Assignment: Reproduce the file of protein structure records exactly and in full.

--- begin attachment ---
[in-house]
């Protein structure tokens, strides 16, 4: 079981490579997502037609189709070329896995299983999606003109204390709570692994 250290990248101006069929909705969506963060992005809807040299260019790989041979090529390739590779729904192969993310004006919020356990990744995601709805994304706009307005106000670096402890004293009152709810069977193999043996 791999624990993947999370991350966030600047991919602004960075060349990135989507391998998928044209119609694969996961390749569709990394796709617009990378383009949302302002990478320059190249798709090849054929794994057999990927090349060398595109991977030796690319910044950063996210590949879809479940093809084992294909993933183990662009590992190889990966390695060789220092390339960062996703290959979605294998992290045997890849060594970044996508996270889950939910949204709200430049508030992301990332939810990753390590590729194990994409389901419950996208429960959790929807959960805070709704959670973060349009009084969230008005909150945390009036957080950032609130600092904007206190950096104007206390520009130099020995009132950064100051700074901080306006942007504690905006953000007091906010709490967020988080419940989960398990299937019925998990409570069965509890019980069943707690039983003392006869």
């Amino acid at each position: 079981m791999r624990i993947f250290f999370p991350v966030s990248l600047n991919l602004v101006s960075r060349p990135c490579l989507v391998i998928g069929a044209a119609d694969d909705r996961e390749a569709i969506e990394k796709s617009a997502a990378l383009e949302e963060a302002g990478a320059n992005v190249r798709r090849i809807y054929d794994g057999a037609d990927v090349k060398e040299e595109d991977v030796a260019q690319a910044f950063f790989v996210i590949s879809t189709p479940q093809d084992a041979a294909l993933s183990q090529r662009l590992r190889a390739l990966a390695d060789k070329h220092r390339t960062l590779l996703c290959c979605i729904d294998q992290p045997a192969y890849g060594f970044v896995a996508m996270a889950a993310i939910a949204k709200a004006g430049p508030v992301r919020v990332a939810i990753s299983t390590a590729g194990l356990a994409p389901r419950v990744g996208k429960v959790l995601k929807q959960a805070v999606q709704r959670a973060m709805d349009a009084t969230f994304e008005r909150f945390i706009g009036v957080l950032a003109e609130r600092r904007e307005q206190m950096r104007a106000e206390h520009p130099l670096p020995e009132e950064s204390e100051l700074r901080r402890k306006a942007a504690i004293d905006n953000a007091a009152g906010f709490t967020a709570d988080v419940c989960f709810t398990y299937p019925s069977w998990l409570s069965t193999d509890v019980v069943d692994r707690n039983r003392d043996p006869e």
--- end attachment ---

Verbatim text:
[in-house]
């Protein structure tokens, strides 16, 4: 079981490579997502037609189709070329896995299983999606003109204390709570692994 250290990248101006069929909705969506963060992005809807040299260019790989041979090529390739590779729904192969993310004006919020356990990744995601709805994304706009307005106000670096402890004293009152709810069977193999043996 791999624990993947999370991350966030600047991919602004960075060349990135989507391998998928044209119609694969996961390749569709990394796709617009990378383009949302302002990478320059190249798709090849054929794994057999990927090349060398595109991977030796690319910044950063996210590949879809479940093809084992294909993933183990662009590992190889990966390695060789220092390339960062996703290959979605294998992290045997890849060594970044996508996270889950939910949204709200430049508030992301990332939810990753390590590729194990994409389901419950996208429960959790929807959960805070709704959670973060349009009084969230008005909150945390009036957080950032609130600092904007206190950096104007206390520009130099020995009132950064100051700074901080306006942007504690905006953000007091906010709490967020988080419940989960398990299937019925998990409570069965509890019980069943707690039983003392006869």
């Amino acid at each position: 079981m791999r624990i993947f250290f999370p991350v966030s990248l600047n991919l602004v101006s960075r060349p990135c490579l989507v391998i998928g069929a044209a119609d694969d909705r996961e390749a569709i969506e990394k796709s617009a997502a990378l383009e949302e963060a302002g990478a320059n992005v190249r798709r090849i809807y054929d794994g057999a037609d990927v090349k060398e040299e595109d991977v030796a260019q690319a910044f950063f790989v996210i590949s879809t189709p479940q093809d084992a041979a294909l993933s183990q090529r662009l590992r190889a390739l990966a390695d060789k070329h220092r390339t960062l590779l996703c290959c979605i729904d294998q992290p045997a192969y890849g060594f970044v896995a996508m996270a889950a993310i939910a949204k709200a004006g430049p508030v992301r919020v990332a939810i990753s299983t390590a590729g194990l356990a994409p389901r419950v990744g996208k429960v959790l995601k929807q959960a805070v999606q709704r959670a973060m709805d349009a009084t969230f994304e008005r909150f945390i706009g009036v957080l950032a003109e609130r600092r904007e307005q206190m950096r104007a106000e206390h520009p130099l670096p020995e009132e950064s204390e100051l700074r901080r402890k306006a942007a504690i004293d905006n953000a007091a009152g906010f709490t967020a709570d988080v419940c989960f709810t398990y299937p019925s069977w998990l409570s069965t193999d509890v019980v069943d692994r707690n039983r003392d043996p006869e």